As you see, data analysts can impact all strategic decisions a company makes; no wonder this career pays off. Indeed reports that the average salary for a data analyst in the United States is $70,218 per year. If you have less than one year of experience, you are likely to earn around $66,552 per year, while a data analyst with 10+ years of experience usually gets $83,000 and up.

Are you already excited about becoming a data analyst? Let’s see what kind of skills you would need to be effective in this role.

7 Steps to Becoming a Data Analyst

To succeed in this career path, we’ve mentioned that you’ll need a specific set of skills. Here are seven steps that will help you acquire them.

1. Learn Statistics

To spot real trends, patterns, and causal relationships, you need to be familiar with basic statistical concepts such as significance, predictors, response variables, leading indicators, lagging indicators, hypothesis testing, etc. Just building a correlation graph is not enough to understand the true relationships between variables and all the underlying processes and interactions. Learning statistics is one of the key first steps to becoming a data analyst.

2. Get Really Good at Excel

Even though Excel might not be the most effective tool for data analysis – especially when working with large amounts of data – you are still likely to find lots of company data stored in Excel spreadsheets.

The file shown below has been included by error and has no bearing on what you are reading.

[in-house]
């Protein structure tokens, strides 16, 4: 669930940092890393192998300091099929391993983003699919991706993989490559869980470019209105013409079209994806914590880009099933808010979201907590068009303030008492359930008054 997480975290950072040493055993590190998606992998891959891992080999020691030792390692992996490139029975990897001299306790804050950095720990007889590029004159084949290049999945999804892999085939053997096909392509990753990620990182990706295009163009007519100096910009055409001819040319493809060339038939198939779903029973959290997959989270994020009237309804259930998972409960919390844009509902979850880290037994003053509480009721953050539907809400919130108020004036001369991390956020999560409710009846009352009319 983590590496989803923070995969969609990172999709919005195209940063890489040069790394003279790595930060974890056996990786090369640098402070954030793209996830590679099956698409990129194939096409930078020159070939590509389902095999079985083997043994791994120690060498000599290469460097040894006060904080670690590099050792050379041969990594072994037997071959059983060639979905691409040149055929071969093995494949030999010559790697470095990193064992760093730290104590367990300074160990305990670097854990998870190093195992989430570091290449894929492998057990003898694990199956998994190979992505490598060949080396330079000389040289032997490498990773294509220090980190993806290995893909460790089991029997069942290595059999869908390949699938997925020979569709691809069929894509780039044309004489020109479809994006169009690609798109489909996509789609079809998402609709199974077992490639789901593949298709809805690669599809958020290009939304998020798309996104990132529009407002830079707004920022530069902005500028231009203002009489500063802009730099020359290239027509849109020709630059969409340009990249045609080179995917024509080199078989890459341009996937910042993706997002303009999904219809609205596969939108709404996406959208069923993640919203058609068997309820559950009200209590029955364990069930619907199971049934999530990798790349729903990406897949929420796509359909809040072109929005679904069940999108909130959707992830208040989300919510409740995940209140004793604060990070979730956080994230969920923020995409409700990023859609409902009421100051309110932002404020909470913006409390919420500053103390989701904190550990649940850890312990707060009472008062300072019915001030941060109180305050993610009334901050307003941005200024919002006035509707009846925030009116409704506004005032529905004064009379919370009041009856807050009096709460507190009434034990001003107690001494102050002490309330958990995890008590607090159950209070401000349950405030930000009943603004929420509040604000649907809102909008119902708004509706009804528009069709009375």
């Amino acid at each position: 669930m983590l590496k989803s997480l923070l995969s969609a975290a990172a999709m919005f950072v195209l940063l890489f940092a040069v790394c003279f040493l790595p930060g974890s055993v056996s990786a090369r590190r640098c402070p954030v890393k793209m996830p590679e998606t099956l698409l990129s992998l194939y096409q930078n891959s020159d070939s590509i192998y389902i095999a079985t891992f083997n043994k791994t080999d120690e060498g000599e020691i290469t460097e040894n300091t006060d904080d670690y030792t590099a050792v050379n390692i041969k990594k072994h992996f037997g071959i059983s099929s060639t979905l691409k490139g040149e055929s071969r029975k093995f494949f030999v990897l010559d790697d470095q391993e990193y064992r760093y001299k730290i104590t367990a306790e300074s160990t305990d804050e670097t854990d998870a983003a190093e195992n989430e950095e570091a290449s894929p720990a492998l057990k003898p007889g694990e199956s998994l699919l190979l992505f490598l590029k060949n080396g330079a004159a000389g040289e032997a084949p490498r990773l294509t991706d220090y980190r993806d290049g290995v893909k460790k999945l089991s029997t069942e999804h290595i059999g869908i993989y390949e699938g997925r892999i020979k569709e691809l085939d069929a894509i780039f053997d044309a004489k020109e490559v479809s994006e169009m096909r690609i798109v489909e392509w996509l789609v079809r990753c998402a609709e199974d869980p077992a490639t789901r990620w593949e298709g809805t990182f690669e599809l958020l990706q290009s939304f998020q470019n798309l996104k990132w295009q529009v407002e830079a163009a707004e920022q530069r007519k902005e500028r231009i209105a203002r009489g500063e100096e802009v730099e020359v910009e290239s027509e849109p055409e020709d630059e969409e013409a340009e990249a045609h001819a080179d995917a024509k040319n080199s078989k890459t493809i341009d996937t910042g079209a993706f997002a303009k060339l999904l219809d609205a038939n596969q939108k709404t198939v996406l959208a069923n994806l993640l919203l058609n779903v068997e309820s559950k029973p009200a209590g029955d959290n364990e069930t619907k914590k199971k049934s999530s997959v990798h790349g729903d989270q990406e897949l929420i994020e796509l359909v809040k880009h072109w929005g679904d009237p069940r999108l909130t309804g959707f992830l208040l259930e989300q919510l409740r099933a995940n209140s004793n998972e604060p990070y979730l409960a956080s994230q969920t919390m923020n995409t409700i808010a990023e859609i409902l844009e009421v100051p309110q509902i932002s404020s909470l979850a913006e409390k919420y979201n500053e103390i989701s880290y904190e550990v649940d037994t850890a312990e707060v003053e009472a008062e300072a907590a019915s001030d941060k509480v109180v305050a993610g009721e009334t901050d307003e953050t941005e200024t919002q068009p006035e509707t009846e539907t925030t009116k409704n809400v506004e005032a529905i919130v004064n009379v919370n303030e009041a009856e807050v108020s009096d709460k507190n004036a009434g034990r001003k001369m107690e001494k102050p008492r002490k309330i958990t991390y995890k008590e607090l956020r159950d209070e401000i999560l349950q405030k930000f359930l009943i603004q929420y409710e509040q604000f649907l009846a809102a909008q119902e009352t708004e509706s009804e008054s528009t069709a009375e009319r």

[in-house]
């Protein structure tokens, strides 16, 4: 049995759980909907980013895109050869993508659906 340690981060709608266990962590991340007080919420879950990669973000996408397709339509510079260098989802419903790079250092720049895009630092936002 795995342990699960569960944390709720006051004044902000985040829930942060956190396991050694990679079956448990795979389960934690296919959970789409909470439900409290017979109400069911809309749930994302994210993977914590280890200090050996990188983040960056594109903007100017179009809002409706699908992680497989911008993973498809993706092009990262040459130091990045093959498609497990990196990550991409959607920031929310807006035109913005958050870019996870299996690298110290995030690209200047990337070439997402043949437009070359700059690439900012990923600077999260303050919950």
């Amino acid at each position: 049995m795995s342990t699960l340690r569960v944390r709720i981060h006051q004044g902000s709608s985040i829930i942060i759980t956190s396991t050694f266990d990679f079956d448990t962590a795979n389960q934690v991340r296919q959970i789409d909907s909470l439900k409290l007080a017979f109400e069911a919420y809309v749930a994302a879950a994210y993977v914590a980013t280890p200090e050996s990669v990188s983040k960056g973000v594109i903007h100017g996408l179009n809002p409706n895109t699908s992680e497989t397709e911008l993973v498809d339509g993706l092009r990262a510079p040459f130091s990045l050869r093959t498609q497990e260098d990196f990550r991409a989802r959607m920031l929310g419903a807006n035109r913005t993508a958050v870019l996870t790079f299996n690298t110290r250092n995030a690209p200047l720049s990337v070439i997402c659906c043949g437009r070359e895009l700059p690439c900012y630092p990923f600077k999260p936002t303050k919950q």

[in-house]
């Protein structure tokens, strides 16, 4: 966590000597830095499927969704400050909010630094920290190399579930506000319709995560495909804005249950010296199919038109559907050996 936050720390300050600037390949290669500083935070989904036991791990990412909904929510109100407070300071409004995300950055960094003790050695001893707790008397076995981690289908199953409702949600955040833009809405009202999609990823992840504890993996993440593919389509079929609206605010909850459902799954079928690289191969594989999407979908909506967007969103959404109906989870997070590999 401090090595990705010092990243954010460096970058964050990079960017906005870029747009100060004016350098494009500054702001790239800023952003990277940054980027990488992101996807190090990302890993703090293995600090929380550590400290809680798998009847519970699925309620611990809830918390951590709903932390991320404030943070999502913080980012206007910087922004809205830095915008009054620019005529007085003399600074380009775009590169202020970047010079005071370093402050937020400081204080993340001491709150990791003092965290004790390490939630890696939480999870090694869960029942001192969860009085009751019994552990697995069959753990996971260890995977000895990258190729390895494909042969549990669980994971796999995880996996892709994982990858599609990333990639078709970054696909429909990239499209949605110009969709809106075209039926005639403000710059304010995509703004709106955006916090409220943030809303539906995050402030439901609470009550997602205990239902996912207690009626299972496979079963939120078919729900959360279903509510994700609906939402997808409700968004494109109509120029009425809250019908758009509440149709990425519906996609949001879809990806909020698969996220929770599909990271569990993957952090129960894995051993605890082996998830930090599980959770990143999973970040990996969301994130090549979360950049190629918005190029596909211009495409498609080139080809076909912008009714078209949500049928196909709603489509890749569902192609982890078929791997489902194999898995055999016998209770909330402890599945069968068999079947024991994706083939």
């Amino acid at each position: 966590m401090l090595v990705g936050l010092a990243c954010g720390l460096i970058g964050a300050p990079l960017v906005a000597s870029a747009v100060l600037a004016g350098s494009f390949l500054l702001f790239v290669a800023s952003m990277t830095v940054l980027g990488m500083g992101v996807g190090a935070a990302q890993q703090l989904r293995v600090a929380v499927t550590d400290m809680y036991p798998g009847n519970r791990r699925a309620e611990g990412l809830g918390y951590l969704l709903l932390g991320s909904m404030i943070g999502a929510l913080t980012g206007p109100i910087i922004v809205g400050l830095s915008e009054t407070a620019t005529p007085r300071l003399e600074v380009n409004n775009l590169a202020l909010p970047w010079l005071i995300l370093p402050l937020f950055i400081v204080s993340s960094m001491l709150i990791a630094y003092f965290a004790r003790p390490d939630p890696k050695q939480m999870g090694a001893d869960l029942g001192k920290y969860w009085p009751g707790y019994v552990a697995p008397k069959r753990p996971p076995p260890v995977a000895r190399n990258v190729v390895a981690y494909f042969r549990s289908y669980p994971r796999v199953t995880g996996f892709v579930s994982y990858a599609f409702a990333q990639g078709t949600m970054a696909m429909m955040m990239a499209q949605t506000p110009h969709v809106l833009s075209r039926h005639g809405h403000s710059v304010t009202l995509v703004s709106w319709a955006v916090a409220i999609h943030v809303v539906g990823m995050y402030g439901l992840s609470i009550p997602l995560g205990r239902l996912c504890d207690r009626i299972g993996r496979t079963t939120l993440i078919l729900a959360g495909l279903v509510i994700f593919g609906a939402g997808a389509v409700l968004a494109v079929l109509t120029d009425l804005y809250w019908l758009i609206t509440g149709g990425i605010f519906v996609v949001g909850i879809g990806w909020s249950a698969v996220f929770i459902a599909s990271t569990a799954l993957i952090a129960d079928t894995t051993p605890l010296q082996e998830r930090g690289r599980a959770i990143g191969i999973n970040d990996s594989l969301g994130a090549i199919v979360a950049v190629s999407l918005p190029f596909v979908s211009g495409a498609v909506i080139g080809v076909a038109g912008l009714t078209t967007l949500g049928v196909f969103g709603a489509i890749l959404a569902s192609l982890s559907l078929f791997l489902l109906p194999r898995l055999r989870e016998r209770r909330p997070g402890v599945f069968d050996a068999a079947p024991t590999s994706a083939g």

HR managers might use Excel to track information on employee training. Supply chain managers may track their supplier contacts in Excel; sales teams might use Excel to calculate their monthly bonuses. While large companies will usually have database management systems for all these use cases, smaller companies still rely on Excel.

So, as a data analyst, you should be very familiar with Excel. You should be able to collect data from spreadsheets and know when it can be more effective to do data analysis in Excel. Excel is a very powerful analytical tool, but as you’ll learn with experience, SQL often works better for data analysis.

3. Learn SQL

Companies of all sizes usually store most of their data in relational databases, and SQL is a language used to interact with relational databases. So, if you want to be able to extract data from these databases and then work with it, you should learn SQL.

In big organizations, you can probably rely on database administrators and other “IT guys” to extract data from relational databases. However, knowing SQL lets you retrieve data on your own, giving you additional speed and independence. Data analysts with SQL knowledge can respond more quickly to requests, and thus add more value to their companies.

Furthermore, SQL doesn’t just extract data – it is also a very powerful analytical tool. You can use SQL queries for marketing analytics, creating SQL reports from Google Analytics, doing sales analytics, and even conducting complex financial analyses.

SQL is one of the most essential data analyst skills these days. Luckily, its syntax is quite easy to master, especially with high-quality learning resources. If you have little prior experience with SQL, I recommend starting with our SQL Basics course. Once you are ready to become a SQL master, consider completing our interactive SQL from A to Z and SQL Reporting tracks.

4. Dig Into Python

Python is another essential  tool for modern data analysts. Of course, data analysts don’t need the same programming skills as software engineers or developers. But they are expected to know how to clean data, explore and visualize it, and build simple machine learning models with Python. If you want to do data analysis, you should be familiar with Python’s popular data analysis and visualization packages.